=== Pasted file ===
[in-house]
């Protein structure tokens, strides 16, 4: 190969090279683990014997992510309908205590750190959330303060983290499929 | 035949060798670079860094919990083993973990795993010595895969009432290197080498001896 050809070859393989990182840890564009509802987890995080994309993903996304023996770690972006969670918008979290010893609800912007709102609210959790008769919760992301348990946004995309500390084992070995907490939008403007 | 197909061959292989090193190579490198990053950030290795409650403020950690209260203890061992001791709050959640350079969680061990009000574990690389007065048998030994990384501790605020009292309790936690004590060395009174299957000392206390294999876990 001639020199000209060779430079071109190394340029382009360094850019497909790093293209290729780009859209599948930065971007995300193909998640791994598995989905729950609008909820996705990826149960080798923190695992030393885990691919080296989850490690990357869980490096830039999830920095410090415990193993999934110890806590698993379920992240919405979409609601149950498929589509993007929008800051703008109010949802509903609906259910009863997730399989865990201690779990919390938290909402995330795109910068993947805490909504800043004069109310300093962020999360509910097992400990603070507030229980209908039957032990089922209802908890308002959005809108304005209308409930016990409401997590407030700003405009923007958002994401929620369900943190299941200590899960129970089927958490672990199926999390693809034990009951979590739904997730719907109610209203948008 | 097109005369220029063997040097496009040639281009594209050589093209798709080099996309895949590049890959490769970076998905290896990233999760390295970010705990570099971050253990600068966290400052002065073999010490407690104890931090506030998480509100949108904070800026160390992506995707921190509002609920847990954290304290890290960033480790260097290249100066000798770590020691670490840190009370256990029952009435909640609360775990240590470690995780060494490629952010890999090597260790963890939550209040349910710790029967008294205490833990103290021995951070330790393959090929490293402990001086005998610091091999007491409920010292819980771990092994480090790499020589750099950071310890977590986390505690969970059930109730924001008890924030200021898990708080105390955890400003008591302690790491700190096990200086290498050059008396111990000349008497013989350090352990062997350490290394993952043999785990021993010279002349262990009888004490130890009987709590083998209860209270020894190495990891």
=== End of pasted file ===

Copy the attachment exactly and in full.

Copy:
[in-house]
């Protein structure tokens, strides 16, 4: 190969090279683990014997992510309908205590750190959330303060983290499929 | 035949060798670079860094919990083993973990795993010595895969009432290197080498001896 050809070859393989990182840890564009509802987890995080994309993903996304023996770690972006969670918008979290010893609800912007709102609210959790008769919760992301348990946004995309500390084992070995907490939008403007 | 197909061959292989090193190579490198990053950030290795409650403020950690209260203890061992001791709050959640350079969680061990009000574990690389007065048998030994990384501790605020009292309790936690004590060395009174299957000392206390294999876990 001639020199000209060779430079071109190394340029382009360094850019497909790093293209290729780009859209599948930065971007995300193909998640791994598995989905729950609008909820996705990826149960080798923190695992030393885990691919080296989850490690990357869980490096830039999830920095410090415990193993999934110890806590698993379920992240919405979409609601149950498929589509993007929008800051703008109010949802509903609906259910009863997730399989865990201690779990919390938290909402995330795109910068993947805490909504800043004069109310300093962020999360509910097992400990603070507030229980209908039957032990089922209802908890308002959005809108304005209308409930016990409401997590407030700003405009923007958002994401929620369900943190299941200590899960129970089927958490672990199926999390693809034990009951979590739904997730719907109610209203948008 | 097109005369220029063997040097496009040639281009594209050589093209798709080099996309895949590049890959490769970076998905290896990233999760390295970010705990570099971050253990600068966290400052002065073999010490407690104890931090506030998480509100949108904070800026160390992506995707921190509002609920847990954290304290890290960033480790260097290249100066000798770590020691670490840190009370256990029952009435909640609360775990240590470690995780060494490629952010890999090597260790963890939550209040349910710790029967008294205490833990103290021995951070330790393959090929490293402990001086005998610091091999007491409920010292819980771990092994480090790499020589750099950071310890977590986390505690969970059930109730924001008890924030200021898990708080105390955890400003008591302690790491700190096990200086290498050059008396111990000349008497013989350090352990062997350490290394993952043999785990021993010279002349262990009888004490130890009987709590083998209860209270020894190495990891």